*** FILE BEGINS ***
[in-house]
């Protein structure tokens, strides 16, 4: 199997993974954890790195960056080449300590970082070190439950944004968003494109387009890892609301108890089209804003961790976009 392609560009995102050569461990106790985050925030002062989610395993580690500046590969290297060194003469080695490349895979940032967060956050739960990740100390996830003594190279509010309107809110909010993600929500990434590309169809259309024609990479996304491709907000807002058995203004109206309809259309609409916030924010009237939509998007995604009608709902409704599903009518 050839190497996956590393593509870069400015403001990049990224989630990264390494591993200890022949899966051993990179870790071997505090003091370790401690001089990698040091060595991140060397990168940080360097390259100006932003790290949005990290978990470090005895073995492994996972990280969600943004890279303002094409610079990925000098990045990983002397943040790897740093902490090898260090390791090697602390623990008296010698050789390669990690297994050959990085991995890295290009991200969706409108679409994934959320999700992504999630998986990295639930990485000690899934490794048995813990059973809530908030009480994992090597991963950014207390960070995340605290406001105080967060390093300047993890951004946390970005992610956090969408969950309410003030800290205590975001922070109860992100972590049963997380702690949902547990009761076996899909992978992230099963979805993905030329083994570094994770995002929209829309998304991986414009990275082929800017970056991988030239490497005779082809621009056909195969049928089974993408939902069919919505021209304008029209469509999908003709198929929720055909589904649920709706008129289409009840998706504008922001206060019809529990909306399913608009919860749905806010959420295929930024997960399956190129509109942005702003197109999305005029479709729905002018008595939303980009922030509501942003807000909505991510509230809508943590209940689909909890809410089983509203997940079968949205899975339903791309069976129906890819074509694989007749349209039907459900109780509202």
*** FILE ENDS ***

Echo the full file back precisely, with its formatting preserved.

[in-house]
């Protein structure tokens, strides 16, 4: 199997993974954890790195960056080449300590970082070190439950944004968003494109387009890892609301108890089209804003961790976009 392609560009995102050569461990106790985050925030002062989610395993580690500046590969290297060194003469080695490349895979940032967060956050739960990740100390996830003594190279509010309107809110909010993600929500990434590309169809259309024609990479996304491709907000807002058995203004109206309809259309609409916030924010009237939509998007995604009608709902409704599903009518 050839190497996956590393593509870069400015403001990049990224989630990264390494591993200890022949899966051993990179870790071997505090003091370790401690001089990698040091060595991140060397990168940080360097390259100006932003790290949005990290978990470090005895073995492994996972990280969600943004890279303002094409610079990925000098990045990983002397943040790897740093902490090898260090390791090697602390623990008296010698050789390669990690297994050959990085991995890295290009991200969706409108679409994934959320999700992504999630998986990295639930990485000690899934490794048995813990059973809530908030009480994992090597991963950014207390960070995340605290406001105080967060390093300047993890951004946390970005992610956090969408969950309410003030800290205590975001922070109860992100972590049963997380702690949902547990009761076996899909992978992230099963979805993905030329083994570094994770995002929209829309998304991986414009990275082929800017970056991988030239490497005779082809621009056909195969049928089974993408939902069919919505021209304008029209469509999908003709198929929720055909589904649920709706008129289409009840998706504008922001206060019809529990909306399913608009919860749905806010959420295929930024997960399956190129509109942005702003197109999305005029479709729905002018008595939303980009922030509501942003807000909505991510509230809508943590209940689909909890809410089983509203997940079968949205899975339903791309069976129906890819074509694989007749349209039907459900109780509202």